J Neurogastroenterol Motil 2021; 27(1): 108-118  https://doi.org/10.5056/jnm20013
Kegel Exercises, Biofeedback, Electrostimulation, and Peripheral Neuromodulation Improve Clinical Symptoms of Fecal Incontinence and Affect Specific Physiological Targets: An Randomized Controlled Trial
Lluís Mundet,1,2* Laia Rofes,1,2,3 Omar Ortega,1,2 Christopher Cabib,1 and Pere Clavé1,2
1Gastrointestinal Physiology Laboratory, Department of Surgery, Hospital de Mataró, Universitat Autònoma de Barcelona, Mataró, Spain
2Centro de Investigación Biomédica en Red de enfermedades hepáticas y digestivas (CIBERehd), Instituto de Salud Carlos III, Barcelona, Spain
3Neos Surgery, Parc Tecnològic del Vallès, Cerdanyola del Vallès, Barcelona, Spain (Current address)
Correspondence to: Lluís Mundet, PhD, RN
Gastrointestinal Physiology Laboratory, Hospital de Mataró, Carretera de Cirera, 230, Mataró 08304, Barcelona, Spain
Tel: +34-937-417-700, E-mail: lluismundetp@gmail.com
Received: December 29, 2020; Revised: April 16, 2020; Accepted: July 3, 2020; Published online: October 28, 2020
© The Korean Society of Neurogastroenterology and Motility. All rights reserved.

Fecal incontinence (FI) is a prevalent condition among community-dwelling women, and has a major impact on quality of life (QoL). Research on treatments commonly used in clinical practice—Kegel exercises, biofeedback, electrostimulation, and transcutaneous neuromodulation—give discordant results and some lack methodological rigor, making scientific evidence weak. The aim is to assess the clinical efficacy of these 4 treatments on community-dwelling women with FI and their impact on severity, QoL and anorectal physiology.
A randomized controlled trial was conducted on 150 females with FI assessed with anorectal manometry and endoanal ultrasonography, and pudendal nerve terminal motor latency, anal/rectal sensory-evoked-potentials, clinical severity, and QoL were determined. Patients were randomly assigned to one of the following groups: Kegel (control), biofeedback + Kegel, electrostimulation + Kegel, and neuromodulation + Kegel, treated for 3 months and re-evaluated, then followed up after 6 months.
Mean age was 61.09 ± 12.17. Severity of FI and QoL was significantly improved in a similar way after all treatments. The effect on physiology was treatment-specific: Kegel and electrostimulation + Kegel, increased resting pressure (P < 0.05). Squeeze pressures strongly augmented with biofeedback + Kegel, electrostimulation + Kegel and neuromodulation + Kegel (P < 0.01). Endurance of squeeze increased in biofeedback + Kegel and electrostimulation + Kegel (P < 0.01). Rectal perception threshold was reduced in the biofeedback + Kegel, electrostimulation + Kegel, and neuromodulation + Kegel (P < 0.05); anal sensory-evoked-potentials latency shortened in patients with electrostimulation + Kegel (P < 0.05).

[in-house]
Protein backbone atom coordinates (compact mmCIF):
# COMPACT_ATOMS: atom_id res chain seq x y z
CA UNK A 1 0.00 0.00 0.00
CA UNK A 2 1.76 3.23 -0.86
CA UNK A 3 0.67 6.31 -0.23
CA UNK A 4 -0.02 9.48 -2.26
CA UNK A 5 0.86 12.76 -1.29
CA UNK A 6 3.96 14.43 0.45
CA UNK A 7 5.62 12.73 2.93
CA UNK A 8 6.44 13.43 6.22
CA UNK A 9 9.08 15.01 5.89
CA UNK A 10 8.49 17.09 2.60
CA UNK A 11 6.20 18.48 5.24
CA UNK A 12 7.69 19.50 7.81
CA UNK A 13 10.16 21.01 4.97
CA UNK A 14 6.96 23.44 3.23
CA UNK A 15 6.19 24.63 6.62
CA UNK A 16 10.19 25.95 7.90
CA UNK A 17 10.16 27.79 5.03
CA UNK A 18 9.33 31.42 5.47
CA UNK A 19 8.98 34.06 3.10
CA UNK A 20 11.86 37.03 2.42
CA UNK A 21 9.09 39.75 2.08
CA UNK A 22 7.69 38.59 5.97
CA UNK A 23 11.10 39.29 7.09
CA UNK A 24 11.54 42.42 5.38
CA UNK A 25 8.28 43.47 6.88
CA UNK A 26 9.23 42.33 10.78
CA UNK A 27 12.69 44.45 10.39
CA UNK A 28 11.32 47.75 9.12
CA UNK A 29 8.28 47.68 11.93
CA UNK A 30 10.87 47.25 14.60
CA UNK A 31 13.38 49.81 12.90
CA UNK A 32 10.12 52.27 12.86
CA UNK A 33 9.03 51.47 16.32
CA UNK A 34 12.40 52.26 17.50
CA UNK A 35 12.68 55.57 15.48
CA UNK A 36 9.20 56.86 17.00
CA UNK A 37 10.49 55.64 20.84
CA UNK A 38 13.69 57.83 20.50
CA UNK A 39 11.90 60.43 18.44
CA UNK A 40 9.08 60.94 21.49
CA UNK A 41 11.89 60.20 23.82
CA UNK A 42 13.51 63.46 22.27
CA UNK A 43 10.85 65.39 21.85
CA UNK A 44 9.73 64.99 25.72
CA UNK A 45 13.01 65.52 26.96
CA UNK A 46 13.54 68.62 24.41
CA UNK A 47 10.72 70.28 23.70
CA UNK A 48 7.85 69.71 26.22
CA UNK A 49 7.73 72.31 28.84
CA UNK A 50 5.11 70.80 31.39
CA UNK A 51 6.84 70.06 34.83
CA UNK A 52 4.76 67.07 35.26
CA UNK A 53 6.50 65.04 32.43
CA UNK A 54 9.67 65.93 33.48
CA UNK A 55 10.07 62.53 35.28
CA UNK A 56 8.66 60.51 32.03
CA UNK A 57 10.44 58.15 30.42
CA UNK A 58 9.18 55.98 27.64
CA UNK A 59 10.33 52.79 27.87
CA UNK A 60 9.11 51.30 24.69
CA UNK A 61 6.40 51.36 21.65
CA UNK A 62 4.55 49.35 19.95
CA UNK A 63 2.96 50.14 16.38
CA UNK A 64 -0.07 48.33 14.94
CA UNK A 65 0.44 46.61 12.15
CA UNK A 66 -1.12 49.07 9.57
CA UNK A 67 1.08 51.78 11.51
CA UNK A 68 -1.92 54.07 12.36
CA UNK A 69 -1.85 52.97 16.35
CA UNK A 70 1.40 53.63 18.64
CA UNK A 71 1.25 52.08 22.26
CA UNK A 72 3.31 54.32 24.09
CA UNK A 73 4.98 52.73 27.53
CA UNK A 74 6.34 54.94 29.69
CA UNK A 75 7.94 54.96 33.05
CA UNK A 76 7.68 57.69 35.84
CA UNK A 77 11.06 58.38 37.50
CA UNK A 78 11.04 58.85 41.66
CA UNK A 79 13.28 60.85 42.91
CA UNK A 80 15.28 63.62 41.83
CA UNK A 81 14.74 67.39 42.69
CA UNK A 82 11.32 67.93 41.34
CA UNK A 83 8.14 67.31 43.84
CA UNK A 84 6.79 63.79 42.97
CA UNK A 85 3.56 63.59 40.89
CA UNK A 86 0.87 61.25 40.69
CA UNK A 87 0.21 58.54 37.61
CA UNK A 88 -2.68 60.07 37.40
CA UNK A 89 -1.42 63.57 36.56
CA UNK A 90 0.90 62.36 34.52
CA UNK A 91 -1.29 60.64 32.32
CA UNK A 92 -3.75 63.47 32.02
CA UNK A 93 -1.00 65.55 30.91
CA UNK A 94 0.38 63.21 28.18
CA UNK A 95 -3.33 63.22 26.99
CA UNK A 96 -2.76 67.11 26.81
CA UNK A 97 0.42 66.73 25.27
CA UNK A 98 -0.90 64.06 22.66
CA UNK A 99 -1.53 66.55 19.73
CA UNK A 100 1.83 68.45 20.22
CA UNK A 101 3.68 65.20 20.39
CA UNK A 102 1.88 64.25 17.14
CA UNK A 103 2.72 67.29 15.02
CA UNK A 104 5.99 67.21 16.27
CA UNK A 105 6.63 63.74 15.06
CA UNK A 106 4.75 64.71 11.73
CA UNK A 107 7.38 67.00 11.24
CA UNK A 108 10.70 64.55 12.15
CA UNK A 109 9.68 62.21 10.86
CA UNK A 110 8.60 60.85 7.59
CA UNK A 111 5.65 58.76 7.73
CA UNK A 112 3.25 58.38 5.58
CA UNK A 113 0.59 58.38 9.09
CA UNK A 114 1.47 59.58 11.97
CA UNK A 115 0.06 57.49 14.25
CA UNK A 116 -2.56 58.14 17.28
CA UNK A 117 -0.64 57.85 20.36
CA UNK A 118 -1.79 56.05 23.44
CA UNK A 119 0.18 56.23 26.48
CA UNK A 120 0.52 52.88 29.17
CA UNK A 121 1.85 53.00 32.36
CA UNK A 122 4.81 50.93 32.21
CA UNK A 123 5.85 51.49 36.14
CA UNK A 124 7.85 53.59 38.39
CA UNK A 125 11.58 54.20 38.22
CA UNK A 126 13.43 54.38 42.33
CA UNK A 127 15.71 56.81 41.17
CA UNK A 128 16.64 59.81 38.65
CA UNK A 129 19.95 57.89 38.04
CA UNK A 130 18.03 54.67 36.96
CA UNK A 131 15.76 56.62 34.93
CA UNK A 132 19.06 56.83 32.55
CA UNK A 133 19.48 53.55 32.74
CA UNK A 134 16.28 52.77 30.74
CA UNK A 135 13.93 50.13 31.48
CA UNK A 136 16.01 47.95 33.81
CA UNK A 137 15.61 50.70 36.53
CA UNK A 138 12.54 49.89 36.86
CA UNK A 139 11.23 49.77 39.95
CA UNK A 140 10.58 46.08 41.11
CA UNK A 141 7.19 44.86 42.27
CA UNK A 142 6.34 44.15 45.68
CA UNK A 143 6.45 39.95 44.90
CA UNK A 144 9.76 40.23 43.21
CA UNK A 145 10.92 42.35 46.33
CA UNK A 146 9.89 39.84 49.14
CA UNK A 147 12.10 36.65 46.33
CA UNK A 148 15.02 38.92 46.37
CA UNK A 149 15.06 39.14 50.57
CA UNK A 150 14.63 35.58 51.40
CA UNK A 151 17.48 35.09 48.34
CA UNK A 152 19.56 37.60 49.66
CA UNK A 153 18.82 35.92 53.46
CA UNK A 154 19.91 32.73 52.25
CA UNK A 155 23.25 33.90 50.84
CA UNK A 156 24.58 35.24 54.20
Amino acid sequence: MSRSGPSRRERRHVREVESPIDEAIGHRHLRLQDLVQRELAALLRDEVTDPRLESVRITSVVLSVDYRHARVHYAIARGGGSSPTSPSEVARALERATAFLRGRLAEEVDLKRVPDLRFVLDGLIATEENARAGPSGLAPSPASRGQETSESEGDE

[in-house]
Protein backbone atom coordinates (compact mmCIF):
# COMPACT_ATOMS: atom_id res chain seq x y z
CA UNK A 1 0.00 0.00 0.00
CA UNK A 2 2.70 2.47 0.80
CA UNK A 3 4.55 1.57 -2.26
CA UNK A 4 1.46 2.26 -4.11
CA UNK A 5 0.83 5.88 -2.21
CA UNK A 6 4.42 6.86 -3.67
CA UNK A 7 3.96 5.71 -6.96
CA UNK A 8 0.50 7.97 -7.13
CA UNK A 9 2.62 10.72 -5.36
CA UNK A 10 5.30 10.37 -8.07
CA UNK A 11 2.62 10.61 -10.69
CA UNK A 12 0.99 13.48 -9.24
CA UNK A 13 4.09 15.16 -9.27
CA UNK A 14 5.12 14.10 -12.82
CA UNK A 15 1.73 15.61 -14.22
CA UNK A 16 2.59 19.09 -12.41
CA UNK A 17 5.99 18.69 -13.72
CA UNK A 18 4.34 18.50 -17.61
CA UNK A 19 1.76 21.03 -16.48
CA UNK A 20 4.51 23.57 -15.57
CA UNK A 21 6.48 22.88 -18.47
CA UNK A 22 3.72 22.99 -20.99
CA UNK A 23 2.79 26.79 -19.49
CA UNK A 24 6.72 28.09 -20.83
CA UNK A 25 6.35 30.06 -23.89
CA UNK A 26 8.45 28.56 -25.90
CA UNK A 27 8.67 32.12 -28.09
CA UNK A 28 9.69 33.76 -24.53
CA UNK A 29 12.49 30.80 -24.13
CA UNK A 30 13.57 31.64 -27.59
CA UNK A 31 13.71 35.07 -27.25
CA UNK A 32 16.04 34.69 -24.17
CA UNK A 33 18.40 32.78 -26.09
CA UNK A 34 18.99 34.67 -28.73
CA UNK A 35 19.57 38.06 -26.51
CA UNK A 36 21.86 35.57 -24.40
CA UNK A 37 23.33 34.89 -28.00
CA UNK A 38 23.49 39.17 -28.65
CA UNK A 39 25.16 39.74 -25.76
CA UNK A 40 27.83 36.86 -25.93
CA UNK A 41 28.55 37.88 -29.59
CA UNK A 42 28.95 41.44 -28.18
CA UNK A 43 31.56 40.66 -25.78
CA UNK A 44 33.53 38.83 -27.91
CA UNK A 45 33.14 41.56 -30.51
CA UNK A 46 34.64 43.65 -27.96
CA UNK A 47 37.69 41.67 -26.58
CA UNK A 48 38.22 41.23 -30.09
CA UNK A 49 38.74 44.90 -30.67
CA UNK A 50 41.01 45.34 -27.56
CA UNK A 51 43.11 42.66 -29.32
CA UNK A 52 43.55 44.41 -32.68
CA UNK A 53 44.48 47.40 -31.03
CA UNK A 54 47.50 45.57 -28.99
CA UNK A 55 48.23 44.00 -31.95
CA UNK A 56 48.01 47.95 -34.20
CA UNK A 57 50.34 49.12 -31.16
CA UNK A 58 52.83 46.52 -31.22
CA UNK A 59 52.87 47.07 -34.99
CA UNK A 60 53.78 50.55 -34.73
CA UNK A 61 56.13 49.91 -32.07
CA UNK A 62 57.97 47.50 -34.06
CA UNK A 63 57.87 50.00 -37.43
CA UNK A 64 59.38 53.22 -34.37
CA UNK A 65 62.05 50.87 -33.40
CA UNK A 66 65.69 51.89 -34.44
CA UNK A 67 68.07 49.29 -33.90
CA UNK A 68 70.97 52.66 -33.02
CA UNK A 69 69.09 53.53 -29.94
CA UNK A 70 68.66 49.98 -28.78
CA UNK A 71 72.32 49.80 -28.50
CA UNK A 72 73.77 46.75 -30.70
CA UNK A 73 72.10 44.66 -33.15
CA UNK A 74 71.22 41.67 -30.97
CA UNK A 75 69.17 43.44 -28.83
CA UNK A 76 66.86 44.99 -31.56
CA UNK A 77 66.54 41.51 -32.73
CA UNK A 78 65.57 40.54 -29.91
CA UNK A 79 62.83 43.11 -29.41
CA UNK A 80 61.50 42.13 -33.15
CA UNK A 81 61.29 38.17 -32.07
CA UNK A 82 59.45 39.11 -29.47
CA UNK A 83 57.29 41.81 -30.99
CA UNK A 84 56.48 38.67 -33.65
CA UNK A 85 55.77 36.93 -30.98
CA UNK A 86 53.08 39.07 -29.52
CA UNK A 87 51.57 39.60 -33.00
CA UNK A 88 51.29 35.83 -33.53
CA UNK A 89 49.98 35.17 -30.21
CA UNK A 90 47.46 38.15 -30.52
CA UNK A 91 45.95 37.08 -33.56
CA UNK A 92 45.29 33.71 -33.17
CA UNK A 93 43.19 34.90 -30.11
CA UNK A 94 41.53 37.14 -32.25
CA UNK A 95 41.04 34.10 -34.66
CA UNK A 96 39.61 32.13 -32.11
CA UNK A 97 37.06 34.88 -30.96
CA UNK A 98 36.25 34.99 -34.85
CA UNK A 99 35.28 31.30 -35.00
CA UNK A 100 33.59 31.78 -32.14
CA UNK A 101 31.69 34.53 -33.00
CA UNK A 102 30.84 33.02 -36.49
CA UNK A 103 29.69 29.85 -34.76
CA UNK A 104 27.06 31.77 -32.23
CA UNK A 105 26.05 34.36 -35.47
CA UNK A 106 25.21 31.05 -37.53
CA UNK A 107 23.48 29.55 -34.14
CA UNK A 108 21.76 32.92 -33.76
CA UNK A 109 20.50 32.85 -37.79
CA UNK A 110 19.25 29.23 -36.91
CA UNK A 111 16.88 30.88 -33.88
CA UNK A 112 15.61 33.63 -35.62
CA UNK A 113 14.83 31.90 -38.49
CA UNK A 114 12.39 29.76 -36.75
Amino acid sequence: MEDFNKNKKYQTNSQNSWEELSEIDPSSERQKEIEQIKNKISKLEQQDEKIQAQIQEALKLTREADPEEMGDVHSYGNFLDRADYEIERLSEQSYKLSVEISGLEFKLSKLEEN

The treatments for FI assessed have a strong and similar efficacy on severity and QoL but affect specific pathophysiological mechanisms. This therapeutic specificity can help to develop more efficient multimodal algorithm treatments for FI based on pathophysiological phenotypes.
Keywords: Biofeedback; Electric stimulation; Fecal incontinence; Pelvic floor disorders; Transcutaneous electric nerve stimulation

Fecal incontinence (FI) is a common condition affecting up to 15% of community-dwellers.1 It is socially disabling, and although clinical severity correlates with impaired QoL,2 it has recently been illustrated that the most important independent factor impacting QoL is gender.3

FI occurs when one or more structures and functions involved in continence are disrupted, and when the remaining mechanisms are unable to compensate. Anal sphincter weakness––due to direct muscular damage or neuropathic injury, rectal sensitivity impairment, and loose fecal consistency4 are some of the most common factors involved, and these frequently overlap. In a recent study we confirmed that, besides mechanical external anal sphincter (EAS) and internal anal sphincter dysfunctions due mainly to obstetric factors, previously unexplored impaired and delayed conduction through sensory anorectal pathways and secondary reduced cortical activation in response to electrical stimulation are very prevalent pathophysiological factors associated with FI in women.5 In effect the proportion of patients with FI with an afferent/sensory dysfunction was much higher than in the case of those with peripheral pudendal motor conduction impairments, which is a well-known pathophysiological mechanism for FI.5

FI treatment remains a clinical challenge. Surgical procedures have quite unpredictable long-term results in the long-term, and therefore conservative rehabilitation treatments are recommended as a first line treatment. These include Kegel exercises (K), biofeedback (BF), endoanal or endovaginal electrostimulation (ES), or tibial nerve neuromodulation (NM) through percutaneous or transcutaneous electrodes (tNM). Although their use is common, there is a lack of evidence about their clinical efficacy, and the physiological targets they affect are not fully understood, often resulting in an empirical choice of treatment.6,7 Pelvic floor exercises or K, although a commonly recommended treatment for FI patients, have demonstrated their utility as a coadjutant treatment only, and not as a stand-alone one.8 Regarding BF therapy, this is considered a first-line treatment.9 However, studies which have tried to assess its efficacy do not show consistent results,10 and at least 1 study showed no advantage of BF over K.11 Regarding ES, significant differences vs controls have not been found, but a recent study12 claimed that a combination of BF + ES was more effective than monotherapy; overall however, there is not enough evidence to judge the efficacy of ES or to select the right patients for this treatment.13 Regarding peripheral NM, 2 systematic reviews concluded that NM can be an effective therapy for FI,14 but a recent multi-center study showed discouraging results.15 Overall there is a high degree of variability in study design and results, and furthermore, there is considerable heterogeneity in the translation of these results into clinical practice.